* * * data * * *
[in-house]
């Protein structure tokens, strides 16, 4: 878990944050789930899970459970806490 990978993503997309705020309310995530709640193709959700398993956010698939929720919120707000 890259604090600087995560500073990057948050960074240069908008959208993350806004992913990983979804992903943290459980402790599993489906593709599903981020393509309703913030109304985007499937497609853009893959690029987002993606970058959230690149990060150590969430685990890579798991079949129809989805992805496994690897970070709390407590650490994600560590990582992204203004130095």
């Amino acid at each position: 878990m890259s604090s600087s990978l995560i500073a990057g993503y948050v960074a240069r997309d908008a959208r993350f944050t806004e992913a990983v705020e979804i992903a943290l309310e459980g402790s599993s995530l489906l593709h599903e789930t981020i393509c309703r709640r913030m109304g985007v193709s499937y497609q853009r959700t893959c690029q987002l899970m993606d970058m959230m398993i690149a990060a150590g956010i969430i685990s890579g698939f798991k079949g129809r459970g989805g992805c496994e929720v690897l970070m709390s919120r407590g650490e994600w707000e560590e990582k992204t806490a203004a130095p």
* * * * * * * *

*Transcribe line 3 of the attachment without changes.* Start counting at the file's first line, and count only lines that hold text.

């Amino acid at each position: 878990m890259s604090s600087s990978l995560i500073a990057g993503y948050v960074a240069r997309d908008a959208r993350f944050t806004e992913a990983v705020e979804i992903a943290l309310e459980g402790s599993s995530l489906l593709h599903e789930t981020i393509c309703r709640r913030m109304g985007v193709s499937y497609q853009r959700t893959c690029q987002l899970m993606d970058m959230m398993i690149a990060a150590g956010i969430i685990s890579g698939f798991k079949g129809r459970g989805g992805c496994e929720v690897l970070m709390s919120r407590g650490e994600w707000e560590e990582k992204t806490a203004a130095p």